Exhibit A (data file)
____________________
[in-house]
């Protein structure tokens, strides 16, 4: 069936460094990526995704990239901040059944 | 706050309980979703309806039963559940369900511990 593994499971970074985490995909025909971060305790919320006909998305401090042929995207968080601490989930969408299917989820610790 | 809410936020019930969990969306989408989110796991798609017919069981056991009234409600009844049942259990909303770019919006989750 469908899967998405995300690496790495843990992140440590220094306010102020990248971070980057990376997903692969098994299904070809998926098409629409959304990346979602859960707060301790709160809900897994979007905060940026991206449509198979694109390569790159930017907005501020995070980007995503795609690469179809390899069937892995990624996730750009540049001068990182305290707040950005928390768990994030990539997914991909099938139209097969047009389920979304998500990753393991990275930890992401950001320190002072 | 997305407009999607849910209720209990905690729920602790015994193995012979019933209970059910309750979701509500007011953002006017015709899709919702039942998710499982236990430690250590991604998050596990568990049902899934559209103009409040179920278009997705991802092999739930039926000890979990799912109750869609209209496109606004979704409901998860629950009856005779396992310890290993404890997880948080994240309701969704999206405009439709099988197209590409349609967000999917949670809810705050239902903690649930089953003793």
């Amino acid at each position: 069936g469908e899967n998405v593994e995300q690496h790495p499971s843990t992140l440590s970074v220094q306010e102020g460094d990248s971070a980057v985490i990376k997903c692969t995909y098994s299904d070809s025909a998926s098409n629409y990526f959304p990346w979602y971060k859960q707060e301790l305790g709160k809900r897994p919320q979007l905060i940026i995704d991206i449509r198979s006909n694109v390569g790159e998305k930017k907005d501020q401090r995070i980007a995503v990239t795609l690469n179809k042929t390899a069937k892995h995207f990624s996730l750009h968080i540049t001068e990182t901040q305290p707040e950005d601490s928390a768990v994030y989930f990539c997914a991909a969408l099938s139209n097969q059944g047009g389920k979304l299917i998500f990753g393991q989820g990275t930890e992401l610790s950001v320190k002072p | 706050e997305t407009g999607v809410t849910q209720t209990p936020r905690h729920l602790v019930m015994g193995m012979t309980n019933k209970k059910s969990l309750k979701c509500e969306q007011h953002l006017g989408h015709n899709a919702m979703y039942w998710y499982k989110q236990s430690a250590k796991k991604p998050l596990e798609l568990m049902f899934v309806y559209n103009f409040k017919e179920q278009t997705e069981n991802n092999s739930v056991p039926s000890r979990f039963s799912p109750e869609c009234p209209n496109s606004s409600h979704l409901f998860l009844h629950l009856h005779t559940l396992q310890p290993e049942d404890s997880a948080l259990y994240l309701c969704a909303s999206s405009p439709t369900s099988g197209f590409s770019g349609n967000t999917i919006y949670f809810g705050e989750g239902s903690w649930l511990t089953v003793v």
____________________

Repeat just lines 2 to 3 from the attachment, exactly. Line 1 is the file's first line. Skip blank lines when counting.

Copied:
């Protein structure tokens, strides 16, 4: 069936460094990526995704990239901040059944 | 706050309980979703309806039963559940369900511990 593994499971970074985490995909025909971060305790919320006909998305401090042929995207968080601490989930969408299917989820610790 | 809410936020019930969990969306989408989110796991798609017919069981056991009234409600009844049942259990909303770019919006989750 469908899967998405995300690496790495843990992140440590220094306010102020990248971070980057990376997903692969098994299904070809998926098409629409959304990346979602859960707060301790709160809900897994979007905060940026991206449509198979694109390569790159930017907005501020995070980007995503795609690469179809390899069937892995990624996730750009540049001068990182305290707040950005928390768990994030990539997914991909099938139209097969047009389920979304998500990753393991990275930890992401950001320190002072 | 997305407009999607849910209720209990905690729920602790015994193995012979019933209970059910309750979701509500007011953002006017015709899709919702039942998710499982236990430690250590991604998050596990568990049902899934559209103009409040179920278009997705991802092999739930039926000890979990799912109750869609209209496109606004979704409901998860629950009856005779396992310890290993404890997880948080994240309701969704999206405009439709099988197209590409349609967000999917949670809810705050239902903690649930089953003793």
């Amino acid at each position: 069936g469908e899967n998405v593994e995300q690496h790495p499971s843990t992140l440590s970074v220094q306010e102020g460094d990248s971070a980057v985490i990376k997903c692969t995909y098994s299904d070809s025909a998926s098409n629409y990526f959304p990346w979602y971060k859960q707060e301790l305790g709160k809900r897994p919320q979007l905060i940026i995704d991206i449509r198979s006909n694109v390569g790159e998305k930017k907005d501020q401090r995070i980007a995503v990239t795609l690469n179809k042929t390899a069937k892995h995207f990624s996730l750009h968080i540049t001068e990182t901040q305290p707040e950005d601490s928390a768990v994030y989930f990539c997914a991909a969408l099938s139209n097969q059944g047009g389920k979304l299917i998500f990753g393991q989820g990275t930890e992401l610790s950001v320190k002072p | 706050e997305t407009g999607v809410t849910q209720t209990p936020r905690h729920l602790v019930m015994g193995m012979t309980n019933k209970k059910s969990l309750k979701c509500e969306q007011h953002l006017g989408h015709n899709a919702m979703y039942w998710y499982k989110q236990s430690a250590k796991k991604p998050l596990e798609l568990m049902f899934v309806y559209n103009f409040k017919e179920q278009t997705e069981n991802n092999s739930v056991p039926s000890r979990f039963s799912p109750e869609c009234p209209n496109s606004s409600h979704l409901f998860l009844h629950l009856h005779t559940l396992q310890p290993e049942d404890s997880a948080l259990y994240l309701c969704a909303s999206s405009p439709t369900s099988g197209f590409s770019g349609n967000t999917i919006y949670f809810g705050e989750g239902s903690w649930l511990t089953v003793v």